Dx 6/1/2011, ILC, 5cm, Stage IIIB, Grade 2, 7/23 nodes, ER+/PR+, HER2- Chemotherapy 6/20/2011 Cytoxan (cyclophosphamide), Ellence (epirubicin), Fluorouracil (5-fluorouracil, 5-FU, Adrucil), Taxotere (docetaxel) Surgery 9/13/2011 Mastectomy: Left, Right Radiation Therapy 1/9/2012 Surgery 3/8/2012 Prophylactic ovary removal Hormonal Therapy 4/1/2012 Femara (letrozole)
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Dec 5, 2012 12:07PM Ikari wrote:

Anyone?

Im struggling to get my head around this. 

Dx 9/2012, IDC, 2cm, Stage IIIA, Grade 3, 8/19 nodes, ER+/PR+, HER2+ Surgery 10/3/2012 Lumpectomy: Right; Lymph node removal: Right, Underarm/Axillary Chemotherapy 10/30/2012 Adriamycin (doxorubicin), Cytoxan (cyclophosphamide), Taxotere (docetaxel) Targeted Therapy 1/2/2013 Herceptin (trastuzumab) Radiation Therapy 4/23/2013 Breast, Lymph nodes
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Dec 5, 2012 06:23PM hopefour wrote:

I had hoped by now someone with understand of this topic would have responded...still hoping as I was ER+ 95% as well as PR+ 95%. Seems so many address the ER, but not the PR. I also was in exteremely stressful situations for 7 years prior to BC ( my daughter was in a car accident caused by a 80 year old man running a stop sign...years of medical care and brain surgery, as well as other stresses)! Thanks for posting this question.

Dx 5/2011, IDC, 1cm, Stage IIIA, Grade 1, 4/22 nodes, ER+/PR+, HER2-
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Dec 5, 2012 06:36PM TectonicShift wrote:

My understanding is that they really don't know very much at all about the PR component. People who are PR+ seem to do a bit better than people who are PR- in terms of prognosis.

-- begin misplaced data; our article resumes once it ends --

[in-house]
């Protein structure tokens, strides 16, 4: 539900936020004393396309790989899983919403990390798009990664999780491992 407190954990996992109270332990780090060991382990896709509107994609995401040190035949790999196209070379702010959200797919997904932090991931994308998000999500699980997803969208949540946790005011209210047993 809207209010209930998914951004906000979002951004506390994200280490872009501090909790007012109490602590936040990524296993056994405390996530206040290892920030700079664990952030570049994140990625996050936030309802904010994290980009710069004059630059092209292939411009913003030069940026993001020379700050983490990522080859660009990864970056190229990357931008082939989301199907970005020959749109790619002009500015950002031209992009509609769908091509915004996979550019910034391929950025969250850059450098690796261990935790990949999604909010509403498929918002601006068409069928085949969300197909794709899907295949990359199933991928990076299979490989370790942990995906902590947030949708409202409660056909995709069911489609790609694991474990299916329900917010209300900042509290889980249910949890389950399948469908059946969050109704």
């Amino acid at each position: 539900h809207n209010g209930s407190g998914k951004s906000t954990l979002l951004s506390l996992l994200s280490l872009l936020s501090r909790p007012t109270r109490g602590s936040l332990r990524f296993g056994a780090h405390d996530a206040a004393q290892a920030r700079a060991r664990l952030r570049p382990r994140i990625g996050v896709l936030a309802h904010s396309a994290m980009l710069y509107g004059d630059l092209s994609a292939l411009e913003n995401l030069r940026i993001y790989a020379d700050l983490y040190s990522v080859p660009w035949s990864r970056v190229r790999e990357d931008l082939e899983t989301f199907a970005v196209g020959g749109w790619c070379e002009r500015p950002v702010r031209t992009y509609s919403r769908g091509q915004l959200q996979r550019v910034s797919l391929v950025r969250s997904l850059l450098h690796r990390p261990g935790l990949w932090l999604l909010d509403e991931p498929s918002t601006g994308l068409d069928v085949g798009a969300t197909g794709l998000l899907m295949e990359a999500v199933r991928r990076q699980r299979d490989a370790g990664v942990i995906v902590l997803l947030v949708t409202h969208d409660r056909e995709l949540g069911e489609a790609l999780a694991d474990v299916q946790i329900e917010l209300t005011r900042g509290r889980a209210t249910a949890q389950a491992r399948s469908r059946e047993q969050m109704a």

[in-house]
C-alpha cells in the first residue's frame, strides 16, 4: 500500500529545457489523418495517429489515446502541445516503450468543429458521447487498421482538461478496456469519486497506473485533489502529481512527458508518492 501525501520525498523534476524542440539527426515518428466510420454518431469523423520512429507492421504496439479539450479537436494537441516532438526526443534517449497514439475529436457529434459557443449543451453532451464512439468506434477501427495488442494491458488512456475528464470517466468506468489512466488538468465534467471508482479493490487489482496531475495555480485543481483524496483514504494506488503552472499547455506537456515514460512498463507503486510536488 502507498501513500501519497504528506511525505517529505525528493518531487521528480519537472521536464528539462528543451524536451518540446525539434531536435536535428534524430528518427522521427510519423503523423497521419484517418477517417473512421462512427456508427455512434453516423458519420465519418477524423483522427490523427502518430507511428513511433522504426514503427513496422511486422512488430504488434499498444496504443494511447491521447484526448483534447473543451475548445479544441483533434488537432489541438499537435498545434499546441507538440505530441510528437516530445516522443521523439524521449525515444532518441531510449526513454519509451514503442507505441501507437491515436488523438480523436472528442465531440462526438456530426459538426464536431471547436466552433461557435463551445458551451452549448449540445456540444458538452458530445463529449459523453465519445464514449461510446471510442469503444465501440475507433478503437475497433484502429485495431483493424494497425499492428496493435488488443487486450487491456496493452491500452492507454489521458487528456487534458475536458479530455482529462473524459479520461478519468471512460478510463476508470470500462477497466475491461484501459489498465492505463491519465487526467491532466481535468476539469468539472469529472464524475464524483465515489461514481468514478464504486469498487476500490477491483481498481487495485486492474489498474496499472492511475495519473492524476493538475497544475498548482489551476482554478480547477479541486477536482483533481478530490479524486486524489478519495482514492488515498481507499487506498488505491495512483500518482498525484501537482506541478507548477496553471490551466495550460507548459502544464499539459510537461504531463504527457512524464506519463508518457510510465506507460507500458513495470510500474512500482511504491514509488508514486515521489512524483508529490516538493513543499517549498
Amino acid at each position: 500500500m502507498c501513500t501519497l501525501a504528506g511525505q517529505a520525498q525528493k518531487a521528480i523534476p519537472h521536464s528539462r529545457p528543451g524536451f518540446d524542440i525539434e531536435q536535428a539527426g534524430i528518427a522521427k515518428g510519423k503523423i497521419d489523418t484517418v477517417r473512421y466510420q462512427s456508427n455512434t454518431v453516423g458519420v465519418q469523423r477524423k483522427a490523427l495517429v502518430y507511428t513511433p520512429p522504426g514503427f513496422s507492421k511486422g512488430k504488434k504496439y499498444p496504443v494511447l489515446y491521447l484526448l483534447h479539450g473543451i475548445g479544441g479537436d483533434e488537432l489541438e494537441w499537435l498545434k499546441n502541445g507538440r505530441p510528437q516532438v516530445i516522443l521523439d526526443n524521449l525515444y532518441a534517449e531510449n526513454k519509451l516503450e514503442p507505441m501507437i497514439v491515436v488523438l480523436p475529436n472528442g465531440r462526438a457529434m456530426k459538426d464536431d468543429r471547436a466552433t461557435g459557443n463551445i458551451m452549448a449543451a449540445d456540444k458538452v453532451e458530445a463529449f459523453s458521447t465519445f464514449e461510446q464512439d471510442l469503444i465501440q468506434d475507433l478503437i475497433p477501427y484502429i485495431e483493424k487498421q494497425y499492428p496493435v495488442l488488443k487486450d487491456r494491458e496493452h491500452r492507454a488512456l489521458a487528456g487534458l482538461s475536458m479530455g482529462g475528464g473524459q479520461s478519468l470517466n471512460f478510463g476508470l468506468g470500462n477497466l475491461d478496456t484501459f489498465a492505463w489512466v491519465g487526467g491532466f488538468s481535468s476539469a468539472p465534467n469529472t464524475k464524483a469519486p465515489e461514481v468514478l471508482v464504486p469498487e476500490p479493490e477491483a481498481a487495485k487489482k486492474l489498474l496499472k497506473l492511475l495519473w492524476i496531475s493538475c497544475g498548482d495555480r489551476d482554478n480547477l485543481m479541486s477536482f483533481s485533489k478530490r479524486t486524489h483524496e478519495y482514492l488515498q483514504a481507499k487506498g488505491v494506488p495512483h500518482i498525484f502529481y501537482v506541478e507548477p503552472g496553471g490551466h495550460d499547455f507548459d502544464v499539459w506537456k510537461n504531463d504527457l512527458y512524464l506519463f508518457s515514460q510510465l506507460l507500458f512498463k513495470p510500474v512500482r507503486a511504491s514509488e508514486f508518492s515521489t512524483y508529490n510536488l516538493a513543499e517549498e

I do know that some oncs say that there is no such thing as ER+ and PR-, that the test is in error if it comes out like that, that ER+ always comes with PR+. But that's controversial.

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Dec 5, 2012 08:55PM Shanagirl wrote:

Hi Shikari,

I  am aware that huge amounts of coritsol corsing tru your system for an extended period of time does cause chemistry changes in your brain which result in major depressive disorder and PTSD.  Cortisol is the fight or flight hormone triggered by the raised adrenaline from what I understand.  I went thru a terribly stressful few years that extended from 1989 thru 2000 of constantly having this body reaction which resulted in hospitalization in a center for PTSD.  Many years of therapies resulted after my hospitalization.  After going thru all of this stress I had a sudden brain Hemorrhagic stroke in 2005, more hospitaliztion and more new stresses, then 2009 I was diagnosed with breast cancer.  I do believe large amounts of unnatual stress causes much inflamation and weakening of our bodiy and it's immunity to disease.